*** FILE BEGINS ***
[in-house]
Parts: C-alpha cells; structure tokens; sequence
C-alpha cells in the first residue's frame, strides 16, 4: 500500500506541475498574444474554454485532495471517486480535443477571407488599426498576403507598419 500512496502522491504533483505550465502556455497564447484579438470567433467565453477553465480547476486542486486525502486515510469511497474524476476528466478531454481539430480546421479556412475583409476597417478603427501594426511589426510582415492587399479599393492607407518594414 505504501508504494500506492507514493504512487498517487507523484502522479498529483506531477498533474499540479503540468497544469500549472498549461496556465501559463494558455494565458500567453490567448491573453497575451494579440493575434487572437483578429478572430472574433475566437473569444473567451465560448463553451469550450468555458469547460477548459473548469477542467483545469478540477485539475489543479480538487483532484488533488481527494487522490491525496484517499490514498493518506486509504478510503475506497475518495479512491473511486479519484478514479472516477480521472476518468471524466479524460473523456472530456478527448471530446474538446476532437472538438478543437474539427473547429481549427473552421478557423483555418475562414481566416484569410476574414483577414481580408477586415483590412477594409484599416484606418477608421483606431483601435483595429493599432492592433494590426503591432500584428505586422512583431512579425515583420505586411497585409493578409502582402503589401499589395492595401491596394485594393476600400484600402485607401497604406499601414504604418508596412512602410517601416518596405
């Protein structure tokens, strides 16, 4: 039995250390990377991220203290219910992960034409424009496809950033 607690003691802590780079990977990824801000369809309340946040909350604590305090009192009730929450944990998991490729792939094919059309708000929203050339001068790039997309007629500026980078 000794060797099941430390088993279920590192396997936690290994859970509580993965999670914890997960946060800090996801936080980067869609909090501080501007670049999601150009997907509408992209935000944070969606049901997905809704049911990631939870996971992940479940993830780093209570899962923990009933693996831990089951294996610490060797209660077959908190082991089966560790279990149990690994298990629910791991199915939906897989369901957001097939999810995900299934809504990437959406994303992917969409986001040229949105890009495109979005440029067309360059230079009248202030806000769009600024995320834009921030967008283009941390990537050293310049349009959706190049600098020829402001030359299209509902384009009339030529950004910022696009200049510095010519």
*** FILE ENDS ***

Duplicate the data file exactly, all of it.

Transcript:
[in-house]
Parts: C-alpha cells; structure tokens; sequence
C-alpha cells in the first residue's frame, strides 16, 4: 500500500506541475498574444474554454485532495471517486480535443477571407488599426498576403507598419 500512496502522491504533483505550465502556455497564447484579438470567433467565453477553465480547476486542486486525502486515510469511497474524476476528466478531454481539430480546421479556412475583409476597417478603427501594426511589426510582415492587399479599393492607407518594414 505504501508504494500506492507514493504512487498517487507523484502522479498529483506531477498533474499540479503540468497544469500549472498549461496556465501559463494558455494565458500567453490567448491573453497575451494579440493575434487572437483578429478572430472574433475566437473569444473567451465560448463553451469550450468555458469547460477548459473548469477542467483545469478540477485539475489543479480538487483532484488533488481527494487522490491525496484517499490514498493518506486509504478510503475506497475518495479512491473511486479519484478514479472516477480521472476518468471524466479524460473523456472530456478527448471530446474538446476532437472538438478543437474539427473547429481549427473552421478557423483555418475562414481566416484569410476574414483577414481580408477586415483590412477594409484599416484606418477608421483606431483601435483595429493599432492592433494590426503591432500584428505586422512583431512579425515583420505586411497585409493578409502582402503589401499589395492595401491596394485594393476600400484600402485607401497604406499601414504604418508596412512602410517601416518596405
């Protein structure tokens, strides 16, 4: 039995250390990377991220203290219910992960034409424009496809950033 607690003691802590780079990977990824801000369809309340946040909350604590305090009192009730929450944990998991490729792939094919059309708000929203050339001068790039997309007629500026980078 000794060797099941430390088993279920590192396997936690290994859970509580993965999670914890997960946060800090996801936080980067869609909090501080501007670049999601150009997907509408992209935000944070969606049901997905809704049911990631939870996971992940479940993830780093209570899962923990009933693996831990089951294996610490060797209660077959908190082991089966560790279990149990690994298990629910791991199915939906897989369901957001097939999810995900299934809504990437959406994303992917969409986001040229949105890009495109979005440029067309360059230079009248202030806000769009600024995320834009921030967008283009941390990537050293310049349009959706190049600098020829402001030359299209509902384009009339030529950004910022696009200049510095010519």